As the world changes, so do our priorities. We are now needing to place human needs before technical needs when designing urban areas for the future. Sustainability is at the heart of these considerations as we look to include green spaces, utilise big data effectively, and introduce efficient travel. Technology is central to these ideas, particularly for the use of big data in smart cities.
In today’s society, governments and leaders are given a plethora of insights and data that improve how we live. Gathering such rich and useful information about built-up areas like cities is not only efficient and relatively quick but can work towards providing the best living conditions for residents as well as the environment and other species that inhabit it.
Smart cities are a relatively new concept that use technology to gather data and insights to improve services and solve problems. Cities only account for two per cent of our planet’s total surface area. However, data from the UN reports that cities will house 68 per cent of the global population by 2050. The need for cities that can safely house a high population creates challenges like mobility issues, traffic congestion, and pollution, among many more we already face in our everyday lives.
Smart cities can help solve societal challenges we are facing from an ever-increasing human population. City data provides an in-depth and accurate look into what we need without breaching earth’s ecological boundaries.
Amsterdam was one of the first smart cities, using data to ensure the city’s roads, housing, services, and quality of life continue to improve. The city manages all this while becoming more sustainable to avoid air pollution too.
Plus, the city is making use of a unique asset to gather data – its bridges. Amsterdam has more bridges than any other city in the world at 1,800 in total. These bridges can communicate information to other infrastructures in order to optimise travel – the MX3D bridge is equipped with sensors to visualise information about traffic on bridges, the neighbourhood, environment, and its structural integrity. Maintenance will automatically be alerted when it needs work on it. It can even communicate with traffic lights to change timing to reduce congestion when it’s busy.
Railways have always been key spaces within cities and maintain connectivity between neighbourhoods. Trains are the optimum mode of transport in busy cities and will continue to be in the future – for example, transport in London would be near enough impossible without the intricate underground and overground train system. With a population expected to reach around 10 billion by 2050, smart rail systems will be needed more than ever to evolve with the rapidly growing urbanisation.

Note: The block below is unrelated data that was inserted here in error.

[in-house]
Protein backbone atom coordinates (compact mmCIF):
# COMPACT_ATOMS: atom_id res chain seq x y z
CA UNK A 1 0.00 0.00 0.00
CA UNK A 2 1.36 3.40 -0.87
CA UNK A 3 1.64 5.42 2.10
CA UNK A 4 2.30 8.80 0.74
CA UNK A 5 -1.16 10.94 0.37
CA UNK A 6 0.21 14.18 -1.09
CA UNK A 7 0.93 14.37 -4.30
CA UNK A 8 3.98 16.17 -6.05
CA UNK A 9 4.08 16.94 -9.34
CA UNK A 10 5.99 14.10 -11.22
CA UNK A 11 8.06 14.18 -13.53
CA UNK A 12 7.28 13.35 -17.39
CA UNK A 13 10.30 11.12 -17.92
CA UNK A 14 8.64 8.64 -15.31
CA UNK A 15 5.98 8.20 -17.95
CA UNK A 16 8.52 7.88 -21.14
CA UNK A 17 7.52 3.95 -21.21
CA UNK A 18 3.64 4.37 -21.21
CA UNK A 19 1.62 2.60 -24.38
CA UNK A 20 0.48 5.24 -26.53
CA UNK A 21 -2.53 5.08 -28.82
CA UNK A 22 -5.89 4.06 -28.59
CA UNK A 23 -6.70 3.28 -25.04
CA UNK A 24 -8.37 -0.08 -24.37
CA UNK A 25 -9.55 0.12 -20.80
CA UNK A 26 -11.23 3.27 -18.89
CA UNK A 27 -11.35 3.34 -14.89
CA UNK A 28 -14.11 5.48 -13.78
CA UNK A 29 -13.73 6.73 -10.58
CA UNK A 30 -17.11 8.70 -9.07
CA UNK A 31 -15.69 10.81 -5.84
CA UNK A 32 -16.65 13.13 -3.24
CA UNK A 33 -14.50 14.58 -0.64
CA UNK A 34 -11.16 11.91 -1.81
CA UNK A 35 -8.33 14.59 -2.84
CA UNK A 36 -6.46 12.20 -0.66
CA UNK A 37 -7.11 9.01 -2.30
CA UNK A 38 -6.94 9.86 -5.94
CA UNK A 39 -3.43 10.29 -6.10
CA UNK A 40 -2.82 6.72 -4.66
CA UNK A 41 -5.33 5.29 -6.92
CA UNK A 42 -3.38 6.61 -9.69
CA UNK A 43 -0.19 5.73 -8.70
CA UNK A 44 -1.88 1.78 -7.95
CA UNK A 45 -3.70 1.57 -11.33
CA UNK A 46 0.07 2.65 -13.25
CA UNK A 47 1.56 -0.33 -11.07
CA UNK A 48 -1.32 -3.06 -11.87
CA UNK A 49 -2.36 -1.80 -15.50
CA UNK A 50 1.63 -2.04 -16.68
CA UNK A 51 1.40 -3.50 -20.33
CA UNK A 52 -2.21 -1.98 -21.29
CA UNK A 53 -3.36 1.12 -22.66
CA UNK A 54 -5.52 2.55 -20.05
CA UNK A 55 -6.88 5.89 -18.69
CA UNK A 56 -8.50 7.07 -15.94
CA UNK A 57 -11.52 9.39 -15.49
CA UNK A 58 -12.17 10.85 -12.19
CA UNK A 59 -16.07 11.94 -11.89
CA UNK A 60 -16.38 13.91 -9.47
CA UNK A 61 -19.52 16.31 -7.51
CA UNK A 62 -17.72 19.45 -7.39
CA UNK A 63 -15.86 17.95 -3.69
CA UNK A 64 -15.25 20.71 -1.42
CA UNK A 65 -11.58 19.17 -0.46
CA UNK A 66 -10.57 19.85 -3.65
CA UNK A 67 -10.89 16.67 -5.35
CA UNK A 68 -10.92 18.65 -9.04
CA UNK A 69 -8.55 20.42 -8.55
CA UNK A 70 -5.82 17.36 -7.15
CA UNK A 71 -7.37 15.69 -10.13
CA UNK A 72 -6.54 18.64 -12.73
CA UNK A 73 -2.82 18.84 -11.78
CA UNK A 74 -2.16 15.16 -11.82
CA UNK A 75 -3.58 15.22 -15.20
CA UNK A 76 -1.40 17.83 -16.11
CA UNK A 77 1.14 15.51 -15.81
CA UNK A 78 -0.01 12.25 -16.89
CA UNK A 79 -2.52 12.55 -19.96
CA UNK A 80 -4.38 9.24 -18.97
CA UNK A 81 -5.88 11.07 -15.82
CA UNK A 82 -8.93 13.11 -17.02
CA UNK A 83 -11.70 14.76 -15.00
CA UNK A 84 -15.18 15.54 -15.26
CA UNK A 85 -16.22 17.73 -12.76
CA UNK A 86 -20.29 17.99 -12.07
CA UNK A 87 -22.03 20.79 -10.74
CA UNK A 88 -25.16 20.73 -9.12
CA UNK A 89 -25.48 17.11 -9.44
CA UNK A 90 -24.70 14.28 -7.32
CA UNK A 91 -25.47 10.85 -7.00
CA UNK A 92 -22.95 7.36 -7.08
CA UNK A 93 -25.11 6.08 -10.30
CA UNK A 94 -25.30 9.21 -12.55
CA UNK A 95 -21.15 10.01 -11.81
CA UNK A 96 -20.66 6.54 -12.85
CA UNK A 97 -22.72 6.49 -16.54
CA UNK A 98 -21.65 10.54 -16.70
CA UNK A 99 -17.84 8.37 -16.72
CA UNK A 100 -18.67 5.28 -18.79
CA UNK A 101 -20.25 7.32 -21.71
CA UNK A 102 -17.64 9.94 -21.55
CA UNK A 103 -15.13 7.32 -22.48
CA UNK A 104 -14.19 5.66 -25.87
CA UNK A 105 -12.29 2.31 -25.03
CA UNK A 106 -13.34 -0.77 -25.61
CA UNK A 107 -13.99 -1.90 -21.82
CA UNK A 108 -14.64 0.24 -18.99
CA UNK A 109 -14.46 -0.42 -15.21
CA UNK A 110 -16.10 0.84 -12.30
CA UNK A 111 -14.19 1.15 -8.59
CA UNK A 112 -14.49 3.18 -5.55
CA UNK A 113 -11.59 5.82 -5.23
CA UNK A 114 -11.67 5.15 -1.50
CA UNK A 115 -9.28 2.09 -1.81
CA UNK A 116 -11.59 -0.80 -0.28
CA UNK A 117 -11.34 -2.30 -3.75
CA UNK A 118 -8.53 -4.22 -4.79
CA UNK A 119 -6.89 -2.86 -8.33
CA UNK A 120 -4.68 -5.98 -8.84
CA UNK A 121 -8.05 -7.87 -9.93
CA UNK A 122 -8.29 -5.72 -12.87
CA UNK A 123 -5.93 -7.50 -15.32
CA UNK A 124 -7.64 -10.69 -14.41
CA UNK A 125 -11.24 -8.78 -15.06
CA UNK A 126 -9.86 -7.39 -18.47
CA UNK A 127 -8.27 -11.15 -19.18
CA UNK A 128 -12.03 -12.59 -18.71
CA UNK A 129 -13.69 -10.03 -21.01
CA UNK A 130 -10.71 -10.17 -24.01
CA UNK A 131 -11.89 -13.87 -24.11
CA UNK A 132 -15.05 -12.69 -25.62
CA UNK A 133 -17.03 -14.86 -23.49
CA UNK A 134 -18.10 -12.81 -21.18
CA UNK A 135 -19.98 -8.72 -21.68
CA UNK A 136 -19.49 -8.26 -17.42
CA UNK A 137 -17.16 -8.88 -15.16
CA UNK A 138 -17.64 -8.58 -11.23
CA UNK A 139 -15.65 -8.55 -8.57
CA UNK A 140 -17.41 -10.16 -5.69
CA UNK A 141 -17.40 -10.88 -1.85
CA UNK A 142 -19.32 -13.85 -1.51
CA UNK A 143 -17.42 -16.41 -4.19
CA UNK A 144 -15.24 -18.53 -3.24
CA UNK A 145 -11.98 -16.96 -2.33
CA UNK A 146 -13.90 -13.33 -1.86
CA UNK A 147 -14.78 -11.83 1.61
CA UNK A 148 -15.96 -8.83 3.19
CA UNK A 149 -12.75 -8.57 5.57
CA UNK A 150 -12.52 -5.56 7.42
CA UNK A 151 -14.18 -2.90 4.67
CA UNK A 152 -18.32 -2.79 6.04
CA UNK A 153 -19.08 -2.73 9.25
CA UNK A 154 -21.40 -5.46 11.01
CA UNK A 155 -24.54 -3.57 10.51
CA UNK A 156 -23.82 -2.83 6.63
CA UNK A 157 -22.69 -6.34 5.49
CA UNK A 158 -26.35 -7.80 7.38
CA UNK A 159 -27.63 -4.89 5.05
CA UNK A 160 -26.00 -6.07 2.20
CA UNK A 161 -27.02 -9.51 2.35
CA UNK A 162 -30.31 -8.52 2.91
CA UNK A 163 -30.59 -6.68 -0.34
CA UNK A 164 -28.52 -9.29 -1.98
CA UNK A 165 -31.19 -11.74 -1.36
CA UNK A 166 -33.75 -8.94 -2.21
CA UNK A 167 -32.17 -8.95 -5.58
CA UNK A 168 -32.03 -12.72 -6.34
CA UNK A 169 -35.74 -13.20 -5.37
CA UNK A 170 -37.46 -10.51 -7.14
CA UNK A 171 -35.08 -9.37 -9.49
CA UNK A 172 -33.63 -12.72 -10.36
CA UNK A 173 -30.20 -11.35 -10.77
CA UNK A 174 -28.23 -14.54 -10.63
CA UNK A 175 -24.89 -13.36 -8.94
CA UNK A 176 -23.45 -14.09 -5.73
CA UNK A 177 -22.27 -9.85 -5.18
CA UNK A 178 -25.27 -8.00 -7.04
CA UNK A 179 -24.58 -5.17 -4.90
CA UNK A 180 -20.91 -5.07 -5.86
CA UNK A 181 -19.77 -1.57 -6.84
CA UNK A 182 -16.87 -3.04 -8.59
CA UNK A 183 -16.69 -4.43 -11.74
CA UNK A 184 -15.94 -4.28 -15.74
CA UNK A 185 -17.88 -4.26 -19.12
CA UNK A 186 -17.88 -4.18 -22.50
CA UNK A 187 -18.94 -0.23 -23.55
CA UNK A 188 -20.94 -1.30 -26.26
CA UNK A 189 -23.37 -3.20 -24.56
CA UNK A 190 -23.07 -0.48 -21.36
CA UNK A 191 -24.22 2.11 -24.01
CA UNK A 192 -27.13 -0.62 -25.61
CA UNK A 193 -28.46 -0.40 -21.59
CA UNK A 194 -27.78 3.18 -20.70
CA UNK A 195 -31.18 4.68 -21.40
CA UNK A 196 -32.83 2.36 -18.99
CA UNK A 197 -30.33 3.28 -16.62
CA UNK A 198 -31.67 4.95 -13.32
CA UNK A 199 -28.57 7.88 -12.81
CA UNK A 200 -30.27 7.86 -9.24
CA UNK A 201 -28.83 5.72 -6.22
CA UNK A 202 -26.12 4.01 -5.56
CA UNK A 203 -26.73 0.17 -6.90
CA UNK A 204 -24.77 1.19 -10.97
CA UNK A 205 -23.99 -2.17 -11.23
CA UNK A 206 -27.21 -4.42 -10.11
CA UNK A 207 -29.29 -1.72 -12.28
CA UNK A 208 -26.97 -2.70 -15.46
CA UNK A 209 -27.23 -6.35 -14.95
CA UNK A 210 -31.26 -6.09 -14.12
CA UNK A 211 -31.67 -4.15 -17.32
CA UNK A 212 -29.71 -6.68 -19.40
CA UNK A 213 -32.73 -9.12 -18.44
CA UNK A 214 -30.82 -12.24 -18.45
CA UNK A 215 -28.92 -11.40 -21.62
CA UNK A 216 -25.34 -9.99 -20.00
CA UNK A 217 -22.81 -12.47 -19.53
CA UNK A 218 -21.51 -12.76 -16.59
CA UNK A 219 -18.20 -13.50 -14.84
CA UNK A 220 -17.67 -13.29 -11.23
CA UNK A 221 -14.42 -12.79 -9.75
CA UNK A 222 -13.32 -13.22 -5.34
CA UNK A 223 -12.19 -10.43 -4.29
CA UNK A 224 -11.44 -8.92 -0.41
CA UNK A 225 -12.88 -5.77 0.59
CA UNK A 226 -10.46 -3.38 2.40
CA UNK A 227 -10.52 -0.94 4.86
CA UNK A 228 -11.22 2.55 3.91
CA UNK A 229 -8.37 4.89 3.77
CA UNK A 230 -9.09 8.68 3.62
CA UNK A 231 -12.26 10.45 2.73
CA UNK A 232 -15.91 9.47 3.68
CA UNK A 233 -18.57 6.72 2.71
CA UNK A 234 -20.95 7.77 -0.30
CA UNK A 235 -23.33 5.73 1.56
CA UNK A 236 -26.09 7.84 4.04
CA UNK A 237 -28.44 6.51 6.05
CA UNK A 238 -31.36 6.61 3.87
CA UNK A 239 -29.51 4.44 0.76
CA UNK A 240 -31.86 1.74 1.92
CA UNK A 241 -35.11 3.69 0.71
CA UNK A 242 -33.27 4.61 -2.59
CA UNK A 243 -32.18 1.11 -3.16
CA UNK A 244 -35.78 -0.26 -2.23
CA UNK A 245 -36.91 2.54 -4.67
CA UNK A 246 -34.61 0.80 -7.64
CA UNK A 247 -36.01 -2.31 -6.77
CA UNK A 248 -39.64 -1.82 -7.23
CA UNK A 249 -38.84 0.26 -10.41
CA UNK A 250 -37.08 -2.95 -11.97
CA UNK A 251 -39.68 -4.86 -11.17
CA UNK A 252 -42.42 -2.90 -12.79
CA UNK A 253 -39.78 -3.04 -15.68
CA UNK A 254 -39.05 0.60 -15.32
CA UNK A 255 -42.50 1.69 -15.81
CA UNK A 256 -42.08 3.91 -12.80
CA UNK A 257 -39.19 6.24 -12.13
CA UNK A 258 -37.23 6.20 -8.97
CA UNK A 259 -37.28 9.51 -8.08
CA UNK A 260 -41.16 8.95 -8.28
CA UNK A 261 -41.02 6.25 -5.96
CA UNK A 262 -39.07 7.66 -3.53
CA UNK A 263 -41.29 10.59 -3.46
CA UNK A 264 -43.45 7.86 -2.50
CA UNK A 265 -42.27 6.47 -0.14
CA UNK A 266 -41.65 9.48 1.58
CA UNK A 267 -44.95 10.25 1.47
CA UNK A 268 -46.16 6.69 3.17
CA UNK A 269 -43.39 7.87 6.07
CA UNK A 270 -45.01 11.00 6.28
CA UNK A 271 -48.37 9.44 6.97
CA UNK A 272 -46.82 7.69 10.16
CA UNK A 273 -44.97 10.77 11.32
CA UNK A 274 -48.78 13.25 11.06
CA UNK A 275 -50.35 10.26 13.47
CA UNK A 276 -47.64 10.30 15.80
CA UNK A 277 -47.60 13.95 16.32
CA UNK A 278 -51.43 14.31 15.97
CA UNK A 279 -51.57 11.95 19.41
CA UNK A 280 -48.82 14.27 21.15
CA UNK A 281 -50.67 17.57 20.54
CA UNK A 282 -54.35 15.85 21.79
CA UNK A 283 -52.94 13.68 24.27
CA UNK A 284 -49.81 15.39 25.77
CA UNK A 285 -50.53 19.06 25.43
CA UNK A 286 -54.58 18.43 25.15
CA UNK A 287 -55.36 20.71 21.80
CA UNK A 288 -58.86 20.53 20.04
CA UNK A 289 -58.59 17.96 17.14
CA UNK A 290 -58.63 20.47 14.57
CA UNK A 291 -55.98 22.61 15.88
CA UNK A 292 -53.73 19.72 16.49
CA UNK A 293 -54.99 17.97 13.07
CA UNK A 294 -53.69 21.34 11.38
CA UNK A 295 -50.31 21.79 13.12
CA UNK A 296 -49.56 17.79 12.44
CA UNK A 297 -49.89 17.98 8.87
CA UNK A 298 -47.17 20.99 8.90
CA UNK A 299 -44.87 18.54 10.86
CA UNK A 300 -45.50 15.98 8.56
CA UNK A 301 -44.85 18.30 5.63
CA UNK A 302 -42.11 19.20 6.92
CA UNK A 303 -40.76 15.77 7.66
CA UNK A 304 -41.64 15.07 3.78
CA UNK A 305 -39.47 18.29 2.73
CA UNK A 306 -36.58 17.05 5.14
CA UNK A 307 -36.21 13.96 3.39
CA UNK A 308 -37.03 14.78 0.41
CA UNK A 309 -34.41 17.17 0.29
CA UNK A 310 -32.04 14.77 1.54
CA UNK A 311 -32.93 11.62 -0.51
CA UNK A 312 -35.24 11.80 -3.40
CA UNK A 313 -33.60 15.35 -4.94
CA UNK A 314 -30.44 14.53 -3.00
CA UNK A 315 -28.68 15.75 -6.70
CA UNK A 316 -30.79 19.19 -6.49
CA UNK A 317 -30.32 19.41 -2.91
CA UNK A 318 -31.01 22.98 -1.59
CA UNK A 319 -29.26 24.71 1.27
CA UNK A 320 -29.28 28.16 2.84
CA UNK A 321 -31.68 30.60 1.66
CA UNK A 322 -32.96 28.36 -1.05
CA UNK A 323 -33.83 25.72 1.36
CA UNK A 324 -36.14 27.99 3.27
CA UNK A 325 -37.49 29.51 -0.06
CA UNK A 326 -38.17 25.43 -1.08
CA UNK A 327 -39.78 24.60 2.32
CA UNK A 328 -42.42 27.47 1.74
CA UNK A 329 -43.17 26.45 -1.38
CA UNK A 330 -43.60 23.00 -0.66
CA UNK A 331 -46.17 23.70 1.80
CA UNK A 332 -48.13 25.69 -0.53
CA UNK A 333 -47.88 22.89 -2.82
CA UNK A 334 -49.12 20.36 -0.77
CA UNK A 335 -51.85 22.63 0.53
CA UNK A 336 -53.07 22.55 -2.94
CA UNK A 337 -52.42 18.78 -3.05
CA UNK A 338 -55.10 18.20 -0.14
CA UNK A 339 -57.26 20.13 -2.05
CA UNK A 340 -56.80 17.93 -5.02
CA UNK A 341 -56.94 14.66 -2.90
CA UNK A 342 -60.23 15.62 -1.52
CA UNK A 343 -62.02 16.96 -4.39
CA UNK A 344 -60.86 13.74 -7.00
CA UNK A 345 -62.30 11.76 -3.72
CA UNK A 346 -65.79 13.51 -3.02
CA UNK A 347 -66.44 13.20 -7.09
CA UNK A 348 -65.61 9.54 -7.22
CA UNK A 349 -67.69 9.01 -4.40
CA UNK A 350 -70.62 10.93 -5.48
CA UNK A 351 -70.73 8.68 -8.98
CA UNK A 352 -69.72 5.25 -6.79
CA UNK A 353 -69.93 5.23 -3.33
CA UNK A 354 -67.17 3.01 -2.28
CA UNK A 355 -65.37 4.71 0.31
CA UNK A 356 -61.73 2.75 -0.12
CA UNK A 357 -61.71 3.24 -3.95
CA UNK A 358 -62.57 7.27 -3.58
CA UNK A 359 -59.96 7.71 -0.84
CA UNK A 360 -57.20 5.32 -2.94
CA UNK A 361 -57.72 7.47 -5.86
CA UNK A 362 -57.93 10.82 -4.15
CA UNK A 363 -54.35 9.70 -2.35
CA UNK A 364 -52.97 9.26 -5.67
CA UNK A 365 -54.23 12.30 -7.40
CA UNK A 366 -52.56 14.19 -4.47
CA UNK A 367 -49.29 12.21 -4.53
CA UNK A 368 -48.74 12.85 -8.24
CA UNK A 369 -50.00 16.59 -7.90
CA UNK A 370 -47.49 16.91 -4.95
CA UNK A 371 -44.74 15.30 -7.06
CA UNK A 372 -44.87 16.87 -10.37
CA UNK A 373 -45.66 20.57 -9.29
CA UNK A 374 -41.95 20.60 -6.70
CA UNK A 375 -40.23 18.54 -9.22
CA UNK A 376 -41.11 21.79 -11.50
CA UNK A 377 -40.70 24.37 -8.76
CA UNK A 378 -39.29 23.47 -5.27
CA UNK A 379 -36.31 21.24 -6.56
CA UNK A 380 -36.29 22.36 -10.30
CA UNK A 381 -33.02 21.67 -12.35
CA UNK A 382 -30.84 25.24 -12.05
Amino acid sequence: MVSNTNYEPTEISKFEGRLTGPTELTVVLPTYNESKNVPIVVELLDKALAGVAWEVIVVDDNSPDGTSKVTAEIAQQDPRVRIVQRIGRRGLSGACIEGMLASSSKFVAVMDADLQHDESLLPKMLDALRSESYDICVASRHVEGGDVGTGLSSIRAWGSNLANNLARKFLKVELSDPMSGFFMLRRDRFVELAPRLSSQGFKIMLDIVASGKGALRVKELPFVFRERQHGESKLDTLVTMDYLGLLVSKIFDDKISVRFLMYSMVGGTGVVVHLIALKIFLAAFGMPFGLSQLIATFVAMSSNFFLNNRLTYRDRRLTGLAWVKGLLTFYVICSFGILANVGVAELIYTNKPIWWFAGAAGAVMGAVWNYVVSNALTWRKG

In today’s world, smart trains use data for passenger information systems to inform on live news, connecting information, time tables, as well as real-time data to inform engineers of predictive maintenance to keep services running smoothly and regulate trains. Machine-to-machine communication with input from the cloud enables passengers to seek the fastest route and find out which trains are the busiest, keeping footfall smooth and reducing congestion in built-up areas.
Dubai’s pollution is hitting high levels, risking vulnerable groups like young children, older people, pregnant mothers, and the ill. This is contributed to by the high number of personal vehicles emitting noxious pollution as well as heavy-duty vehicles.
Last year, Dubai engineered an entirely new transport system to the city, named Sky Pods.
These will travel alongside the Dubai Metro, transporting two to five people around set routes to meet their mobility targets.
Mattar Mohammed Al Tayer, the director-general and chairman of the RTA, commented: “The signing of the agreement is part of RTA’s efforts to deploy autonomous transit means in line with the Dubai Self-Driving Transport Strategy aimed at diverting 25 per cent of total mobility journeys in Dubai to autonomous transit means by 2030.”
Similarly, the city is looking for ways to cut down rush hour for commuters. The new Virgin Hyperloop took its first travellers in November last year and can travel between Dubai and Abu Dhabi in 12 minutes, transporting 10,000 passengers each hour both ways.
Recent research suggests that while we should integrate technological features into our cities, a lot of focus needs to be shifted towards environmental sustainability.
Smart cities are also being designed for public health and well-being. Satellites can identify how much greenery exists in a city and areas to improve. This can enhance air quality and support ecosystems as well as offer pedestrians places to wind down and relax in nature. Smart parks can ensure lawns and plants are watered in response to weather changes, making plant maintenance an automated process.
These considerations are becoming increasingly important. For example, in the UK, 54,000 acres of green space were turned into artificial surfaces between 2006 and 2012, which is equivalent to an area twice as large as the city of Liverpool.
The technology involved in smart cities can not only help transportation and efficiency but improve the quality of life and emotional well-being of those who live among it.
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